Jabra’s new Bluetooth headset, the Jabra Eclipse, launched in Singapore earlier last month. The Jabra Eclipse stands out from the many other Bluetooth headsets in the market by being small and really lightweight. It piqued my interest because the diminutive headset is both sleek and elegant in design, yet functional and delivers impressive call quality.
When I reviewed the Jabra Stealth last year, I thought it was already truly stealthy. The Jabra Eclipse, however, has taken that up a notch, particularly in terms of weight, or the lack thereof. This new featherlight headset weighs just 5.5 grams, or just one-fifth of an ounce. You can hardly feel the weight at all when you wear the Jabra Eclipse. In fact, you might even forget you’re wearing the earpiece. Furthermore, at just 49.95 mm in length, the Jabra Eclipse is also really small.
The Jabra Eclipse is designed with an in-ear wearing style. While other in-ear headsets are often provided with ear hooks or some other accessory to help keep the earpiece securely attached to your ear, because, you know, they might accidentally fall out, the Jabra Eclipse is small and lightweight enough that it needs no such accessories.
Silicon ear gels on the Jabra Eclipse provide a comfortable seal between the earpiece and your ear canal. Four ear gels, including one pre-fitted on the earpiece, of varying sizes are provided, so you can select one to suit your ears. Once you’ve chosen the correct ear gel size for your ears, the Jabra Eclipse will feel great and sound great.
In terms of design, the Jabra Eclipse is really minimalist. I’m not just talking about its size, but also the absence of any buttons, switches, or visible controls on the earpiece itself. The earpiece does support very basic input by tapping on the area with the Jabra logo. Double tap answers an incoming call. Single tap when not on call will get the Jabra Eclipse to read out its connection and battery status. Double tap also ends an active call, and when not on a call, it’ll activate Siri or Google Now.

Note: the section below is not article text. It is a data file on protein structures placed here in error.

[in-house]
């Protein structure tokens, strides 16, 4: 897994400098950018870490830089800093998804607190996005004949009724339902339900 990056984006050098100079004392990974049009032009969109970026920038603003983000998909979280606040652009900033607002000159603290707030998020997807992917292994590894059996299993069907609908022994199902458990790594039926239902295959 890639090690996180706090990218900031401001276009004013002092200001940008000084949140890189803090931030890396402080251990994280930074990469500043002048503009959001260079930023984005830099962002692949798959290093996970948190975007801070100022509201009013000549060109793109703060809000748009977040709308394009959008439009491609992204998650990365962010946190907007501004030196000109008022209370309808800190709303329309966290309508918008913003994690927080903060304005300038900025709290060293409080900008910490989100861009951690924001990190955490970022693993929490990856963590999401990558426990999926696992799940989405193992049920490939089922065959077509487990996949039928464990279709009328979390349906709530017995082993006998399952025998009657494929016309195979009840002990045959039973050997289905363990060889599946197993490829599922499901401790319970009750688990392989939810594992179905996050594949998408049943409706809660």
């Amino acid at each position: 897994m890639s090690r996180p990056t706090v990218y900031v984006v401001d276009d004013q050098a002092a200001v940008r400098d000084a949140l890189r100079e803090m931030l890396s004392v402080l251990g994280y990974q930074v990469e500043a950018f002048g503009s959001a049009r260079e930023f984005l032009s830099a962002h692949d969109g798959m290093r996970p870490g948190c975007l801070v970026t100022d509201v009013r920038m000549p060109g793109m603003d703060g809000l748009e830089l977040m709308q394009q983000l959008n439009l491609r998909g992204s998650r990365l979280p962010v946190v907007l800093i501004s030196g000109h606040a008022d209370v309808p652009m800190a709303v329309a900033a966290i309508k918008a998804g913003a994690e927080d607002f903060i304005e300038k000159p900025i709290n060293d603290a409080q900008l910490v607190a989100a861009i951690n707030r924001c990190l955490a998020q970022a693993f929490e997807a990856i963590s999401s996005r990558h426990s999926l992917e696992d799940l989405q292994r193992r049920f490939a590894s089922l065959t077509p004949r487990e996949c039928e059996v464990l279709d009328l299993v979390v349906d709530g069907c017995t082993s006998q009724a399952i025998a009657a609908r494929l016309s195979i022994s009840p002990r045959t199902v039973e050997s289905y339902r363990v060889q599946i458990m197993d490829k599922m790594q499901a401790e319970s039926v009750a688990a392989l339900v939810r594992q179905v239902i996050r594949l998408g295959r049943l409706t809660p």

The Jabra Eclipse also accepts some voice commands, such as “Answer” to accept a call and “Ignore” to reject a call.
Jabra has made possible the absence of physical controls by moving them to a cute oval shape dock. By removing the Jabra Eclipse from the dock, you turn on the headset, or answer in incoming call. By docking the earpiece back into the dock, you can turn off the headset, or end or reject a call. There’s also an unobtrusive button on the button of the dock that functions as a pairing button.
The dock serves a few other purposes too. First, it works as a NFC pairing base. Yes, to pair via NFC, your smartphone should be held against the bottom of the dock, not with the earpiece.
Next, the dock doubles up as a battery. It recharges the Jabra Eclipse when the earpiece is docked. The earpiece on its own has 3 hours of talk time, but including the dock, you get a total of 10 hours of talk time. Standby time is rated for 3 days (10 days with Power Nap).
Finally, the dock can be used as a carry case. It’s a good thing, otherwise the tiny Jabra Eclipse can easily get lost inside a large bag.
Call quality on the Jabra Eclipse is really very good, thanks to HD voice technology. HD voice technology, of course, is also dependent on phone and network. The music-grade speaker can deliver the full dynamic audio range with warmth, depth and clarity. I was particularly impressed with the deep bass that the Jabra Eclipse was capable of producing.
The earpiece includes dual omnidirectional MEMS microphones with excellent noise cancellation capabilities.
The Jabra Eclipse isn’t just used for taking calls, of course. While you might not enjoy your music as much with a mono-earpiece, it works perfectly well for listening to podcasts.
The Jabra Assist companion smartphone app, available on both Android and iOS, allows you to configure the Jabra Eclipse, upgrade firmware, and also provides a function to find/locate your earpiece.
The Jabra Eclipse is selling at S$219.
Jabra Eclipse is so light you might forget you’re wearing it, and while it may be small, the call quality is great.
- Stylish, small, and lightweight design
- Comfortable to wear
- Great call clarity and quality both ways
- Lack of controls